“Ofgem’s role is to ensure suppliers do not make excessive profits, and to protect households from high prices and poor service. However, we know there are lessons to be learnt and with hindsight we would have gone further and faster with a more robust financial monitoring and resilience regime.
“Ofgem will continue to closely engage with and scrutinise the resilience of retail energy companies closely, including obtaining detailed financial information. We will continue to work with consumer groups, government, and industry, to protect consumers and build a resilient, dynamic and innovative energy market that is fair for everyone.”
The interesting acknowledgement was that they knew this problem was coming, based the experiences of European countries, and that no preparations were made. More importantly, the regulator had identified that robust financial monitoring of energy companies was not in place and they failed to protect customers. This is little comfort to consumers who have seen their bills soar, potentially out of control.
How have the energy companies responded to the crisis?
Octopus Energy provides the following guidance on its website, which urges people to stay with their current provider, rather than switch and shop around. “Right now, energy prices are at record highs, and most homes will be better off staying with their current energy supplier.”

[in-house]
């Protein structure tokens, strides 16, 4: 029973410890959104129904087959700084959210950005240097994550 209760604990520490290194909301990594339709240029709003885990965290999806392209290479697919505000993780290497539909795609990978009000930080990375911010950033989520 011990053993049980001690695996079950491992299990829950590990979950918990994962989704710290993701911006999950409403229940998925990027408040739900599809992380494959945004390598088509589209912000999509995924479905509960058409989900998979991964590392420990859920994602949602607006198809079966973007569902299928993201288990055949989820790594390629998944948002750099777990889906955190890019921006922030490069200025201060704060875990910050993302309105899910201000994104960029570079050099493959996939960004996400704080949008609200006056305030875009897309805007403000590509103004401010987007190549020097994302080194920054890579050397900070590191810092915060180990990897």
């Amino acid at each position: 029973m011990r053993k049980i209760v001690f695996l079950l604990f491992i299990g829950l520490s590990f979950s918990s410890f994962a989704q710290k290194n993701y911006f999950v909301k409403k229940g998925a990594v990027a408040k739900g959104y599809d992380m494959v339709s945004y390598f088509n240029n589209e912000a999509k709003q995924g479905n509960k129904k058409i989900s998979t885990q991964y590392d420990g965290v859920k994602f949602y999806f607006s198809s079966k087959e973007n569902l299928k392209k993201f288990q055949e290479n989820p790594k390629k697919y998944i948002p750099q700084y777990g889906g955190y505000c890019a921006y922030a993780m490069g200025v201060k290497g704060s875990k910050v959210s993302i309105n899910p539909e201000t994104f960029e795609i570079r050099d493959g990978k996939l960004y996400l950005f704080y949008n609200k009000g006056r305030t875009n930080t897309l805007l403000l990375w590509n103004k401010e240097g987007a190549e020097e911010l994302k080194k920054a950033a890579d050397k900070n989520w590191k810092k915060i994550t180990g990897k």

However, in the last few days, the company has also made a huge multi-million pound investment in a heat pump manufacturer, with the aim of making heat pumps cheaper for consumers to drive systematic change. They have also given away 5,000 free electric blankets to some of their more vulnerable customers, which appears to encourage the switch from gas to electricity. The only problem is that the standing charge for electricity has risen significantly and customers still need to bear the brunt of this upfront cost.
Profits for energy companies?
The PR manager at Octopus Energy responded to my questions and stated:
“We have over 3.1 million customers in the UK and helping them get through this crisis is our highest priority. To be clear – Octopus Energy has never made a profit, and will not do this year either.
“We have instead focused on making sure there is enough support available to our customers who are struggling. Our standard variable tariff ‘Flexible Octopus’ is priced £50 below the current price cap for existing customers.
“Current wholesale prices for energy are 500% higher than they were a year ago. Whilst the UK cannot avoid these global rises, support from government and Octopus can make a significant difference to the least well-off households.”